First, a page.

(Bloomberg) — From oil to copper to coal, China’s gigantic commodities industry is signaling that the first economy to be flattened by the coronavirus is getting closer to a return to normality.
Bloomberg Economics estimates that most of China was 90%-95% back to work at the end of last week, noting pick-ups in the steel market, construction activity and crude processing.
Those oil refineries, as well as coal-fired power plants, are nearing last year’s operating rates, while metals stockpiles have shrunk from record or near-record levels. It’s a three-month cycle of collapse and recovery marked by perhaps the most heartening milestone for those nations still fending off the worst of the virus: China has now reported zero new Covid-19 deaths for the first time since January.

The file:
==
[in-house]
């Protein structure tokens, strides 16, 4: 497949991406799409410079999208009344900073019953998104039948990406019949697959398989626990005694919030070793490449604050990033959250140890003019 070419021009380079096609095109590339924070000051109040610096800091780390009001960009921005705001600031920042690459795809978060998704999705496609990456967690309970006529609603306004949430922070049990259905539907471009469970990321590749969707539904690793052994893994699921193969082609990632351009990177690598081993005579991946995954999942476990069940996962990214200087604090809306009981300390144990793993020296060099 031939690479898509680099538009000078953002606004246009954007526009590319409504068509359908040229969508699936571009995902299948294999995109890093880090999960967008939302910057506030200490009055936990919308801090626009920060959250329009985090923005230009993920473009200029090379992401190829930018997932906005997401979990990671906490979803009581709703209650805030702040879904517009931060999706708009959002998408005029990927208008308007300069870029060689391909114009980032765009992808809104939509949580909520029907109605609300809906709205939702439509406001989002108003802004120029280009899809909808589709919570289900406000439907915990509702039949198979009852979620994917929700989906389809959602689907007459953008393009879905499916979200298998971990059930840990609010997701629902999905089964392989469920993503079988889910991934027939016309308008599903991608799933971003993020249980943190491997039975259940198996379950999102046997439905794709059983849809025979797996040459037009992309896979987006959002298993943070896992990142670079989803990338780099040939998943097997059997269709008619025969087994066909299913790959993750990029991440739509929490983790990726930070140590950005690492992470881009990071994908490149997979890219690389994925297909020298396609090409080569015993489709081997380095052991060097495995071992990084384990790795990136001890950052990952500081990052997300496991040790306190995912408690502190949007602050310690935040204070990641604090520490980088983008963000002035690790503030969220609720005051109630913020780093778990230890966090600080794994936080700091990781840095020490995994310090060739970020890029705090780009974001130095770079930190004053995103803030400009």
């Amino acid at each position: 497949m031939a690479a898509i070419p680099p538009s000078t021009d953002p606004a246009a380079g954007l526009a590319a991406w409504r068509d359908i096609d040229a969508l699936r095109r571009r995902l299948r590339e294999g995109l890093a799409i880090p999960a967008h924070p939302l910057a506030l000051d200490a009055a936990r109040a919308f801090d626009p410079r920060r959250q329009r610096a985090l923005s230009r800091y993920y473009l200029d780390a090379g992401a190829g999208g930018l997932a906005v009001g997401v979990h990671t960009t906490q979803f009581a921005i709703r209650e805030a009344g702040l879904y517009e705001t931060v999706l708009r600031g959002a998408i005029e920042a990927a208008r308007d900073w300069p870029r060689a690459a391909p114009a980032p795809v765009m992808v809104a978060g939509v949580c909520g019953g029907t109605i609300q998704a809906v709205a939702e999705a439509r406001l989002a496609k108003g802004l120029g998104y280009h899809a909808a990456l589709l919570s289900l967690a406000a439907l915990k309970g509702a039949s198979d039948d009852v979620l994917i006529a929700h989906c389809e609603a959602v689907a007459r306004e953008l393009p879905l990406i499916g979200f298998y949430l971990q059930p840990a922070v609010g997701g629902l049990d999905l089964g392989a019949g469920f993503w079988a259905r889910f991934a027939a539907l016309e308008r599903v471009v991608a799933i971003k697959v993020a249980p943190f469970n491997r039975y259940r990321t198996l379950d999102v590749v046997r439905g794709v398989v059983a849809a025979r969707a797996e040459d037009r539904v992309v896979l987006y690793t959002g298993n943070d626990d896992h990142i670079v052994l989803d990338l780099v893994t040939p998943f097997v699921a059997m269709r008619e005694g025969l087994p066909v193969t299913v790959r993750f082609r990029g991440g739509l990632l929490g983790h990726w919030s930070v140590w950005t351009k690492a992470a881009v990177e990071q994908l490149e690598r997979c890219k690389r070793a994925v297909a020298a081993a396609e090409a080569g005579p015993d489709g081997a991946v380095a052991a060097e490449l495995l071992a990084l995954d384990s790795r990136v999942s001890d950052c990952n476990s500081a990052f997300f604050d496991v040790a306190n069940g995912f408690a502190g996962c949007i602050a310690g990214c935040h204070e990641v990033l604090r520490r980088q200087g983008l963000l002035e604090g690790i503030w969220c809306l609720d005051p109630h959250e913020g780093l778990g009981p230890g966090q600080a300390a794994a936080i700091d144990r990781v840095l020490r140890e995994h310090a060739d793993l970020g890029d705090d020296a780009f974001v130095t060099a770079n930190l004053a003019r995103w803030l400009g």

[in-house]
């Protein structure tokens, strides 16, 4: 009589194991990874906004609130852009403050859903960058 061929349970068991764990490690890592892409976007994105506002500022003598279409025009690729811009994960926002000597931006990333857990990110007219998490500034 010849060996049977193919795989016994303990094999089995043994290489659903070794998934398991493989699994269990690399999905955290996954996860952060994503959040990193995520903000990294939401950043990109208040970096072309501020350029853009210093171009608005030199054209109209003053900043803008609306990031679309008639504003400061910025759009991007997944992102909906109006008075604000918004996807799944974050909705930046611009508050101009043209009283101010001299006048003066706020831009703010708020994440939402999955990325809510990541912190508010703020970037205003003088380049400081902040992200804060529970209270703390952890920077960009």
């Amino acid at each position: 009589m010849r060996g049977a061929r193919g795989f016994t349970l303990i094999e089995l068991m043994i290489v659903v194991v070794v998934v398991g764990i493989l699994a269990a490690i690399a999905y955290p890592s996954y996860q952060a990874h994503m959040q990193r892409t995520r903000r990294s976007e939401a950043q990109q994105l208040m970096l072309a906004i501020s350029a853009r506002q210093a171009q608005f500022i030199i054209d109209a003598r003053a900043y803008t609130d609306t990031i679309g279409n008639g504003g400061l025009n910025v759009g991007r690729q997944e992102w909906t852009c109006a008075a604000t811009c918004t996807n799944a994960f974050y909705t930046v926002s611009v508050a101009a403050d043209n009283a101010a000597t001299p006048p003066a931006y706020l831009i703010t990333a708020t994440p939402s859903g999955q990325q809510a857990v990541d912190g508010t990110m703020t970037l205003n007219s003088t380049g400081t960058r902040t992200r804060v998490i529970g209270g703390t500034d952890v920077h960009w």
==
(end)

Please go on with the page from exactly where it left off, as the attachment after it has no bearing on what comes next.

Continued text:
Here’s a rundown of some key indicators of China’s commodity demand:
Throughput at state-owned oil majors and independent refiners is likely to rise to 13 million barrels a day this month from 12 million in March, according to senior officials at the nation’s top processors. That’s nearing the 13.4 million barrels a day averaged over last year.
State-owned giants such as Sinopec are preparing to restore more capacity as the central government pushes for a recovery in industrial activity to shore up economic growth, while some idled private oil refiners, known as teapots, will resume processing in April.
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